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Roles and Responsibilities of External Audit

All public and non-public entities must conduct external auditing. The scope of external auditing relates to the accuracy and fairness of the financial statements.

The external audit’s primary responsibility is to ensure that an organization has presented the true picture of its financial performance. It means ensuring the figures stated in the financial statements are correct.

External auditing will evaluate the accuracy of financial records. It means ensuring that the organization follows its adopted accounting standards, such as GAAP rules.

The external audit also analyzes the financial statements for misreporting, financial misconduct, embezzlement, and other malpractices.

The external auditors report to the audit committee. The report includes a comprehensive evaluation of the existing internal controls, adopting accounting standards, and presenting the financial statements.

The audit committee then reports to the BOD and shareholders. Public companies publish their external auditing reports and audited financial statements.

Internal Audit v External Audit – Key Differences

Let us now discuss some key differences in the internal and external audit functions.


The audit committee approves the external auditors and board of directors members. The audit committee ensures no conflict of interest when appointing external auditors.

The top management of the company appoints internal auditors. They can be the employees of the company with qualifications as auditors. The company may outsource internal auditing as well.


The main duty of external auditors is to offer a fair and independent opinion about an organization’s financial statements. Their roles, rights, and stature are governed by law.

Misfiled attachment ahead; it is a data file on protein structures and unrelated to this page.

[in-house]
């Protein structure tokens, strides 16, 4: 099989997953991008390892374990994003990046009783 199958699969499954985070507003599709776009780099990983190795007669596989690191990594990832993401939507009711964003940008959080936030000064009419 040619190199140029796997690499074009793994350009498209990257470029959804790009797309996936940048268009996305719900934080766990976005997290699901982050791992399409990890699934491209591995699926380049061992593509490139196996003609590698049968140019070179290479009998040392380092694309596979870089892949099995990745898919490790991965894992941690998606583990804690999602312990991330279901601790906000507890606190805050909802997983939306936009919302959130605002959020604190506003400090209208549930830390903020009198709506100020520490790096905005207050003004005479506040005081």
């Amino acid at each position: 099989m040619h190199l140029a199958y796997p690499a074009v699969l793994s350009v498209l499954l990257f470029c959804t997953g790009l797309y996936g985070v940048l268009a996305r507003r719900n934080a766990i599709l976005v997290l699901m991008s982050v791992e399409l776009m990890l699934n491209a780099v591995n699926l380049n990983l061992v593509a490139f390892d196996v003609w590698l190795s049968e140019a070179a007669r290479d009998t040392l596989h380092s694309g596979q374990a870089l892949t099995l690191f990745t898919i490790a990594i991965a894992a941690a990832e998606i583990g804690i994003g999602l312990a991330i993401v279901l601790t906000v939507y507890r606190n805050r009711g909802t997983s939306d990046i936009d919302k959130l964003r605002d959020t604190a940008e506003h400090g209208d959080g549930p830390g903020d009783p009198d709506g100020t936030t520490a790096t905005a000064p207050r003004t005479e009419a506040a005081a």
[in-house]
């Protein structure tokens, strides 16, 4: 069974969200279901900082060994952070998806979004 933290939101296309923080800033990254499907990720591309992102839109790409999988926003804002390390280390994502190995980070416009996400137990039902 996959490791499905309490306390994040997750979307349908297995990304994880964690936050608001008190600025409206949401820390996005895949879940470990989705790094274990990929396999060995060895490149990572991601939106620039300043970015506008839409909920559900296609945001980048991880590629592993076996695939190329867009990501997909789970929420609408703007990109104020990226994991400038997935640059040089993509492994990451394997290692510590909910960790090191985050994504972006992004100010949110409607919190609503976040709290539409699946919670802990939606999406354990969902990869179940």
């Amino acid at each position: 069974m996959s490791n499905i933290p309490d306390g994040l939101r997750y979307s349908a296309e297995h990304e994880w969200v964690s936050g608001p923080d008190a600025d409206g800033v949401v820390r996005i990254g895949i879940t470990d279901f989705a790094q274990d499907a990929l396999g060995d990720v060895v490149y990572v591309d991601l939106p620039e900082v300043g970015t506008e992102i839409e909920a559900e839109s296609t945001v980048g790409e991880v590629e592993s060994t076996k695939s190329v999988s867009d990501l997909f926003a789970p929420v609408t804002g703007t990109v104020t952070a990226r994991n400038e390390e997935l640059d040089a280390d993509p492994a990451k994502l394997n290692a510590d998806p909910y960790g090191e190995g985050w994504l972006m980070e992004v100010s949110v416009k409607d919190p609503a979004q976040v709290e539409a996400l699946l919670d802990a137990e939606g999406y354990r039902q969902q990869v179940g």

The main duty of the internal audit is to provide an opinion about the organization’s internal controls, risk management, and corporate governance.


The audit committee is answerable to the shareholders of the company. The audit committee works independently of the company management and does not report to the company’s employees.

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The internal audit reports to the audit committee. However, as internal auditors can also be the company’s employees, they must not hold any operational duties to avoid any conflict of interest.

Reporting Format

The external auditors’ reports should be published for all listed companies by law. Public companies must also publish their audited financial statements that accompany external auditors’ fair and independent opinions.

Internal auditors report to the audit committee and the BOD. They do not need to publish the report. Hence, they can follow a reporting format prescribed by the BOD of the company.

However, the regulators can demand the internal auditors’ report at any time.

Auditing Perspective

The external auditing perspective is based on the company’s past performance, as their main task is to evaluate the financial statements based on historical results.

However, they can also form an opinion about the company’s prospects in terms of future performance forecasts.

On the other hand, the internal auditing perspective is future-centric. They analyze the risk management, internal controls, policies, and procedures that ensure the organization’s performance.

Professional Qualification Requirements

External auditors must hold membership in one of the professional accounting bodies such as the ACCA, ICAEW, ICPA, etc. These bodies require practical work experience from these professionals as well.

Contrarily, there are no regulatory requirements about the professional qualifications of internal auditors. However, their expertise and knowledge of the field are often mandatory requirements.

Final Thoughts

The internal and external audit functions ensure that an organization is run fairly and complies with the statutory requirements. Both functions differ drastically in their approach, duties, and reporting formats.